Long hours in the office for Abe, but edits like the HERO3+ reel aren’t shot in the backyard of the GoPro office so he gets a chance to get out every once in a while as well. For those who follow Abe on Instagram, will know I’m being sarcastic since he posts pictures of beautiful places a little more than ‘every once in a while’, but besides from how many likes the places get on Instagram, what trip was his personal favorite and why?
“Chile this summer was an all time favorite trip. We stayed in a gorgeous cabin in the mountains. There was a hot tub outside that was heated by fire every morning – you just had to sit back and take it all in. We had an all-time crew with Travis Rice, John Jackson, Lynsey Dyer, Chris Davenport and Clark Fyans as our guide. The helicopter would land in the backyard and take us out to some of the most epic mountains I’ve ever seen (and skied!). Overall there’s been so many fun trips getting to know new athletes and amazing people around the world. I take a step back and feel very thankful every time I’m out and about. ”
Sounds pretty sweet to me and if you read the comments on Abe’s pictures on Instagram or edits on YouTube I feel I’m safe to say I’m not the only one slightly (understatement) jealous of the life Abe is living, but is he really living the dream, or isn’t it all rainbows and sunshine?
“It’s all relative I think. It’s easy to get in the habit of looking to the next person in your life that’s traveling more or doesn’t have the full-time job (Caleb!! haha). You get caught up in trivial things like how your email client is annoying or that you’d rather be in the mountains when it’s snowing. You definitely have to remind yourself when you’re sitting in the office or beginning to complain that nothing around you sucks even in the slightest. I’m super thankful that I have an amazing steady job that allows me to still have fun and hang out with my best friends every day.”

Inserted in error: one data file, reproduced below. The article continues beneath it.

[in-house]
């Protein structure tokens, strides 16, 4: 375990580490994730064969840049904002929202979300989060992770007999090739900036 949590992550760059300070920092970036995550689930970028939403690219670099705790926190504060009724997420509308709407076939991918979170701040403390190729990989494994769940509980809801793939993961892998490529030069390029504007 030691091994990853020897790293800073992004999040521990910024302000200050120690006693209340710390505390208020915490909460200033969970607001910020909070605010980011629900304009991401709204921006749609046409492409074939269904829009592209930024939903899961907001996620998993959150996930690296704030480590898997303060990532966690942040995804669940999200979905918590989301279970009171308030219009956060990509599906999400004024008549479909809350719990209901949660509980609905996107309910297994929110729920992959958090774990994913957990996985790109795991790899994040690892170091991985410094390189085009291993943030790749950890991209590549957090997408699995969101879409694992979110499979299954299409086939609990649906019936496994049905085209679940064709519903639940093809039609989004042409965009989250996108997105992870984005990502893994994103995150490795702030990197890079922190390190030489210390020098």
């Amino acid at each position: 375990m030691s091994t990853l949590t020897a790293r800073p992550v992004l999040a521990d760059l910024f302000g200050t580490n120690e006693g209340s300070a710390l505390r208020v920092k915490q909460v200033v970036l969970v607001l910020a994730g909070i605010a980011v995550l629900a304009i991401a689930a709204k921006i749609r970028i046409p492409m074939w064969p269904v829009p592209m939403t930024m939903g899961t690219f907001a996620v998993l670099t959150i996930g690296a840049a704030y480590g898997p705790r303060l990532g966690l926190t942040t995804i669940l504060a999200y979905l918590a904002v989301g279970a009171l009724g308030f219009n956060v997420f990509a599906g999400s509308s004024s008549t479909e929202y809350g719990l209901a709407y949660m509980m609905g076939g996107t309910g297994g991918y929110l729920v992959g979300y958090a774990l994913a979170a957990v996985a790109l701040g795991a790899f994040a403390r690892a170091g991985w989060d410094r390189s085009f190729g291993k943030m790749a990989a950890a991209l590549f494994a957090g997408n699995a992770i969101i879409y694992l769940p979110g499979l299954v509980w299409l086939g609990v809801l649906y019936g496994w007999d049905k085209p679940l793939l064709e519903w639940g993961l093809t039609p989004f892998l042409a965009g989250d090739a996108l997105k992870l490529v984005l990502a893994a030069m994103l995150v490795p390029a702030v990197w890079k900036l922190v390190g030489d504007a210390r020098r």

Abe has been there during GoPro’s rise and has worked his way up in the company the past years, but what has he learned from his time at GoPro so far?
“I didn’t know much about editing before I came here. The things that I remember being taught or learning from the web in the early days seem so trivial and silly to me now. I’ve also learned a lot about how companies work and how they’re run. I’ve seen GoPro go from 10-15 employees when I first started contract work to 29 people when I was hired full time to now close to 700 employees.”
Abe has learned a lot and has, what is considered by others, a dream job, but at age 27 what does the future hold for him? What would he like to achieve?
“I could see myself going myself into the engineering side of things a little more. I studied engineering and I have a passion for it. I can’t see myself being in video forever – I don’t think I’m ever going to go work on big budget Hollywood movies or working with a TV studio or anything like that. I’d like to work for a company where I’m influential in creating a product that people will be happy about. That’s the cool aspect with GoPro, I’ve been able to still voice my thoughts and meet with engineers on a weekly basis.”
So we might not be seeing Abe Kislevitz edits on GoPro’s channel someday in the future, but I did get a scoop that there’s Abe’s been working on an edit that he says will be “a really good one” and that it will be like a “Party in the Park 3″, so keep tuned on his social media outlets and especially his website.